I’m happy for spaces like this online where I can hear about the experiences of others. Because its not something to talk about. Its something to experience. And if I don’t see others near me sharing that experience, I google the great collective and find you. Namaste.

    1. Kaushik Post author

      Hi Sarah,

      Thanks for a wonderful comment!

      I am enough. I completely accept who I am. It’s hard to see the wisdom of this acceptance intellectually. All sorts of thoughts come up. The ego rushes in: how can you be better if you completely accept yourself now? As you point out, it must be experienced.

      Yes, it’s an individual path, each one unique. Some tend towards spiritual concepts and beliefs and methodologies; some, through nature; some through the exhaustion of suffering. But in the end, it seems a turning point comes when we are able to unhinge from beliefs.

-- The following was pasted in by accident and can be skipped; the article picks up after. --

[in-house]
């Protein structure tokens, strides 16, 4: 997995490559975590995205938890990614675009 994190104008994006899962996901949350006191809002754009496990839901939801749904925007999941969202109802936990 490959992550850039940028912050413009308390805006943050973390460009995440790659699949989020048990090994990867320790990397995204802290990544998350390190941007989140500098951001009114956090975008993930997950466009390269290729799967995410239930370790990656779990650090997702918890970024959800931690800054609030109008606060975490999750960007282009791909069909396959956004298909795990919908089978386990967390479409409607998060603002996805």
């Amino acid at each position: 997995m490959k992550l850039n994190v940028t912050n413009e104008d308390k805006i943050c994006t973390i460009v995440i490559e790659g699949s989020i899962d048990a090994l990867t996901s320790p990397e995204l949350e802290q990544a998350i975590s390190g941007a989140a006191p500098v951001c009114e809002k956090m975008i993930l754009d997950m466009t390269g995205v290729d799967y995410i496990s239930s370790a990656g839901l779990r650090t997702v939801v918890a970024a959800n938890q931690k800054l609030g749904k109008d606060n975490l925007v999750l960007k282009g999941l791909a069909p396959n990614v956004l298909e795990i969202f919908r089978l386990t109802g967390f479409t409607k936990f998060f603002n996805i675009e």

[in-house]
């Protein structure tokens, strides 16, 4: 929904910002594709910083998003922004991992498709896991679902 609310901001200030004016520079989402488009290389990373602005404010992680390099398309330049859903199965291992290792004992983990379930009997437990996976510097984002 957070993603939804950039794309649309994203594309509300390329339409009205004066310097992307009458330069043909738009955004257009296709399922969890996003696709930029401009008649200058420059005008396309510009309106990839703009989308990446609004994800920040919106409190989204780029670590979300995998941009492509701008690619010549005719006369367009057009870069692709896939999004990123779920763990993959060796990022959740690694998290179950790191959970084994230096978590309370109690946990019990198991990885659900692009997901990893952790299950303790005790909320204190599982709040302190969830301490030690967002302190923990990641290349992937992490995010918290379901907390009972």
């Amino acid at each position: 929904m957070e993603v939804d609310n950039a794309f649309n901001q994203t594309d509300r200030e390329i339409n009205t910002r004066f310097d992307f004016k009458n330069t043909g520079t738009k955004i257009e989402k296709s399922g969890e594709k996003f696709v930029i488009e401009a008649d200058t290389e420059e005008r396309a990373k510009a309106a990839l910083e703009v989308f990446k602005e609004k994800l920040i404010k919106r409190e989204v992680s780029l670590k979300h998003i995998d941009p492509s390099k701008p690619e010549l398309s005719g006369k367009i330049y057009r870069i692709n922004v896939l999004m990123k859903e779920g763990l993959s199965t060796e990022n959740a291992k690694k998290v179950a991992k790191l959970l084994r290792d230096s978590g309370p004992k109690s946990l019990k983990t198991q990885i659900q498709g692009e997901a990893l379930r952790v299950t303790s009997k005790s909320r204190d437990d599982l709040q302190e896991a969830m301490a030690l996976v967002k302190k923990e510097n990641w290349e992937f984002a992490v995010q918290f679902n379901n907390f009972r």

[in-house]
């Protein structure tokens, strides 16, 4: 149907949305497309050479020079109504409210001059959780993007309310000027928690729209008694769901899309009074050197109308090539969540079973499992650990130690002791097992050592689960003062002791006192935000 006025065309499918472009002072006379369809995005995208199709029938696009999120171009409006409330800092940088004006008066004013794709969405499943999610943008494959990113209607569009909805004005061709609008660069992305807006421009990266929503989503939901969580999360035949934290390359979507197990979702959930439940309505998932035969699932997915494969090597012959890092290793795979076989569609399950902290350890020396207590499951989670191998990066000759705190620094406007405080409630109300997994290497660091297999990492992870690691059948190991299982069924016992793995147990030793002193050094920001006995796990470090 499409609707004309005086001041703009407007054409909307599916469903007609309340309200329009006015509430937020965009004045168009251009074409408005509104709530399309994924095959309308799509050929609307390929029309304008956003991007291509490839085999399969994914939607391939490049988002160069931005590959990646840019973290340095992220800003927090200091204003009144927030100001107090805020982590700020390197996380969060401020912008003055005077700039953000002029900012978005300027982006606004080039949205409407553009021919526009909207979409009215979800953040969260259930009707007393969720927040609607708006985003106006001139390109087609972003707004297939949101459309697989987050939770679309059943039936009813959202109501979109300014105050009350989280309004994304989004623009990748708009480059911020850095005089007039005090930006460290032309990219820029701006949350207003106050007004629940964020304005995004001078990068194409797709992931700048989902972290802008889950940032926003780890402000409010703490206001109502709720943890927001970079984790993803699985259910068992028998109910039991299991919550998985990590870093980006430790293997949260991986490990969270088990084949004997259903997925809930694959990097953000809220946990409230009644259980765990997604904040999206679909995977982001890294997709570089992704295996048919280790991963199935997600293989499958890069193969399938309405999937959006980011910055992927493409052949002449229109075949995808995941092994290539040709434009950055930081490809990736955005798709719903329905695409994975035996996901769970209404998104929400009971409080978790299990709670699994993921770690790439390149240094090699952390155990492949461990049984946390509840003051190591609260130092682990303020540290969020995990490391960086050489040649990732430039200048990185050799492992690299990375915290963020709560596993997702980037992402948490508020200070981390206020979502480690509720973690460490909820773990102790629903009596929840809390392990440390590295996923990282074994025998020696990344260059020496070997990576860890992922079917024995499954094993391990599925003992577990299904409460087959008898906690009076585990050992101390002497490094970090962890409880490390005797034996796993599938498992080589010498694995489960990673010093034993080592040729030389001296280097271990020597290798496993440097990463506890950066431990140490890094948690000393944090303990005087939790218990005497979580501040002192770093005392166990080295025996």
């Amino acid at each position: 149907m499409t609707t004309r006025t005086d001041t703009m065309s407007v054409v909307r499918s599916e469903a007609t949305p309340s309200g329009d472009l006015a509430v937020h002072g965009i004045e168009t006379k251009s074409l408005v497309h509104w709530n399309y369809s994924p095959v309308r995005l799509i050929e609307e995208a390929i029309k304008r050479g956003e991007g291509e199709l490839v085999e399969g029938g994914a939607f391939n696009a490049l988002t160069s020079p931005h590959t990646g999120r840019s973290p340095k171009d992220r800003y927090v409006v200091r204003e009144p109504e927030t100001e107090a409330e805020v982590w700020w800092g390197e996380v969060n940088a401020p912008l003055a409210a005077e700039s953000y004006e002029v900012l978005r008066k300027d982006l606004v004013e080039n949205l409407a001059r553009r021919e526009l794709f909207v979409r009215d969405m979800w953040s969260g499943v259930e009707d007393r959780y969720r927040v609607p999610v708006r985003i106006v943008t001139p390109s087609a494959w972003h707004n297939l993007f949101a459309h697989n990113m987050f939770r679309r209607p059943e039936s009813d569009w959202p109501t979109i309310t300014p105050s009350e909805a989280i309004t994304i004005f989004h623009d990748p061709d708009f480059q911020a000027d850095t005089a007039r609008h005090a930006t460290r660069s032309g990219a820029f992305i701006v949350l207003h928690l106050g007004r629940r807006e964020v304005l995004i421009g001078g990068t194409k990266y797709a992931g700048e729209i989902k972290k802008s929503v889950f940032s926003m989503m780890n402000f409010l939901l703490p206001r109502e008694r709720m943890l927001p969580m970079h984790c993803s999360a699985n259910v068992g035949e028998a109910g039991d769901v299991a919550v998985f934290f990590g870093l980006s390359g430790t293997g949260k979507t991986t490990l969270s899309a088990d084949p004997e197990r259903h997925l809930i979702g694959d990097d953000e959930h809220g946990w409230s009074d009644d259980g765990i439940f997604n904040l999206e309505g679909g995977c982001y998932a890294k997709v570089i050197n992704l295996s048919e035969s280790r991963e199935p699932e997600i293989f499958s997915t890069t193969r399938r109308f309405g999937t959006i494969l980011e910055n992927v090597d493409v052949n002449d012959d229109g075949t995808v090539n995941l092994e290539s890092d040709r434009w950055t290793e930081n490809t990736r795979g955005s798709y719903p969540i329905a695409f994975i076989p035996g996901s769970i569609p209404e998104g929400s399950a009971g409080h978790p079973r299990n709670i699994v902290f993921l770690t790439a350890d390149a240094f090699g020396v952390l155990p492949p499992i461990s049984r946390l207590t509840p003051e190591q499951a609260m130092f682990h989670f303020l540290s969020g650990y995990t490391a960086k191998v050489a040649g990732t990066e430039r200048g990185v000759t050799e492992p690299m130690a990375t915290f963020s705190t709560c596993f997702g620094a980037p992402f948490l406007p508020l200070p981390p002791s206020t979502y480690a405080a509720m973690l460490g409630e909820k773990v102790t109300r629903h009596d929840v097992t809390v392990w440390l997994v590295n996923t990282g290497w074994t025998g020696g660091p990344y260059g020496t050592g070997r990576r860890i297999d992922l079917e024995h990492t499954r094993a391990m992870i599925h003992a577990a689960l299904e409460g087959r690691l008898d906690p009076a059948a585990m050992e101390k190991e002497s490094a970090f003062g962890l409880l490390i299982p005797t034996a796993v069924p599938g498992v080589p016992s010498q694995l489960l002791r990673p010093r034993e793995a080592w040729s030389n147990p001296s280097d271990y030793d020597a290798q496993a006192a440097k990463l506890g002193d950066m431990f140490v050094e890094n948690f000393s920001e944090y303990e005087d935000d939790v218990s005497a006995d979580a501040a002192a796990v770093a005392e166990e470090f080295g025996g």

Namaste to you as well.

      love and peace,

  9. Patty - Why Not Start Now?

    Mmmmm, I love where you took this, Kaushik. Sweet surrender. Today I wrote about surrendering to a cold, and as I was in that experience I realized how wise it is to surrender. One of those ah ha moments. So it’s wonderful to come here and have a serendipitous moment about release and surrender. Thank you.
    .-= Patty – Why Not Start Now?´s last blog ..Meaning Mondays: The Sniffles Edition =-.

  10. Lloyd Christie

    Thanks great post its

    Like Buddha said

    “Let yourself be open and life will be easier. A spoon of salt in a glass of water makes the water undrinkable. A spoon of salt in a lake is almost unnoticed.”